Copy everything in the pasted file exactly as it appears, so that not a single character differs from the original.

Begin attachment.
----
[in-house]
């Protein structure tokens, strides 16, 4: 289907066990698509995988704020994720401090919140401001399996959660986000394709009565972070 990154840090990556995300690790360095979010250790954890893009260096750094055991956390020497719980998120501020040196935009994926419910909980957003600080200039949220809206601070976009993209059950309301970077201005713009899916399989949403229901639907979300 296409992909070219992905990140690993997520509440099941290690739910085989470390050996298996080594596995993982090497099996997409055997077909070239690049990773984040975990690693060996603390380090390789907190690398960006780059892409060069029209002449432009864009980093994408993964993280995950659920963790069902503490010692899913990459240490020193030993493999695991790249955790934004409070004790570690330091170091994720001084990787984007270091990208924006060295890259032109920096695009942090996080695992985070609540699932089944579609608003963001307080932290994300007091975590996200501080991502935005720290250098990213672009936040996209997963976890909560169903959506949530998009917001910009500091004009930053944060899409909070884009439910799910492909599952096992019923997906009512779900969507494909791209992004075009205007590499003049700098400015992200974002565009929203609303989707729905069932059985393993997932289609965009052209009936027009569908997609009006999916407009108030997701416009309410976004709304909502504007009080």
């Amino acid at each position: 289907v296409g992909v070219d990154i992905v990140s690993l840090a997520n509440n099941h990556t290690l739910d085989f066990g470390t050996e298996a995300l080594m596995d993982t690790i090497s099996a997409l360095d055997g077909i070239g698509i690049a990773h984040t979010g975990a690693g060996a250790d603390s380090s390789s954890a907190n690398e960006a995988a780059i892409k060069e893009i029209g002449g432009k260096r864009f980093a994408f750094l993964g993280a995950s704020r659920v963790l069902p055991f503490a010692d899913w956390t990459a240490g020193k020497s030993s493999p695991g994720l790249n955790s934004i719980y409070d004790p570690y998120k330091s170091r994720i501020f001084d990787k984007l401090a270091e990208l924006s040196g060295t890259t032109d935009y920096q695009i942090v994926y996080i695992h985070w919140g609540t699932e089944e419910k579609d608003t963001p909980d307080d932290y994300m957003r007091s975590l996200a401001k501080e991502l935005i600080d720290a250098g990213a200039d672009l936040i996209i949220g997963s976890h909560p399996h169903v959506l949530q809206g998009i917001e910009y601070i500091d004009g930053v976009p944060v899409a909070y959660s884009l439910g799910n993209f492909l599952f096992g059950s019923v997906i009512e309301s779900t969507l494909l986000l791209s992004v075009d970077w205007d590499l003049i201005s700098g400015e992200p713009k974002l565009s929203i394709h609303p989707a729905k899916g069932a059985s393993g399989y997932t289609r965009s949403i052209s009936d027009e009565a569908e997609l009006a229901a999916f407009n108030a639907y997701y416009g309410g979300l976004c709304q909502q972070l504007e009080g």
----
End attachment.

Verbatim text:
[in-house]
């Protein structure tokens, strides 16, 4: 289907066990698509995988704020994720401090919140401001399996959660986000394709009565972070 990154840090990556995300690790360095979010250790954890893009260096750094055991956390020497719980998120501020040196935009994926419910909980957003600080200039949220809206601070976009993209059950309301970077201005713009899916399989949403229901639907979300 296409992909070219992905990140690993997520509440099941290690739910085989470390050996298996080594596995993982090497099996997409055997077909070239690049990773984040975990690693060996603390380090390789907190690398960006780059892409060069029209002449432009864009980093994408993964993280995950659920963790069902503490010692899913990459240490020193030993493999695991790249955790934004409070004790570690330091170091994720001084990787984007270091990208924006060295890259032109920096695009942090996080695992985070609540699932089944579609608003963001307080932290994300007091975590996200501080991502935005720290250098990213672009936040996209997963976890909560169903959506949530998009917001910009500091004009930053944060899409909070884009439910799910492909599952096992019923997906009512779900969507494909791209992004075009205007590499003049700098400015992200974002565009929203609303989707729905069932059985393993997932289609965009052209009936027009569908997609009006999916407009108030997701416009309410976004709304909502504007009080």
């Amino acid at each position: 289907v296409g992909v070219d990154i992905v990140s690993l840090a997520n509440n099941h990556t290690l739910d085989f066990g470390t050996e298996a995300l080594m596995d993982t690790i090497s099996a997409l360095d055997g077909i070239g698509i690049a990773h984040t979010g975990a690693g060996a250790d603390s380090s390789s954890a907190n690398e960006a995988a780059i892409k060069e893009i029209g002449g432009k260096r864009f980093a994408f750094l993964g993280a995950s704020r659920v963790l069902p055991f503490a010692d899913w956390t990459a240490g020193k020497s030993s493999p695991g994720l790249n955790s934004i719980y409070d004790p570690y998120k330091s170091r994720i501020f001084d990787k984007l401090a270091e990208l924006s040196g060295t890259t032109d935009y920096q695009i942090v994926y996080i695992h985070w919140g609540t699932e089944e419910k579609d608003t963001p909980d307080d932290y994300m957003r007091s975590l996200a401001k501080e991502l935005i600080d720290a250098g990213a200039d672009l936040i996209i949220g997963s976890h909560p399996h169903v959506l949530q809206g998009i917001e910009y601070i500091d004009g930053v976009p944060v899409a909070y959660s884009l439910g799910n993209f492909l599952f096992g059950s019923v997906i009512e309301s779900t969507l494909l986000l791209s992004v075009d970077w205007d590499l003049i201005s700098g400015e992200p713009k974002l565009s929203i394709h609303p989707a729905k899916g069932a059985s393993g399989y997932t289609r965009s949403i052209s009936d027009e009565a569908e997609l009006a229901a999916f407009n108030a639907y997701y416009g309410g979300l976004c709304q909502q972070l504007e009080g």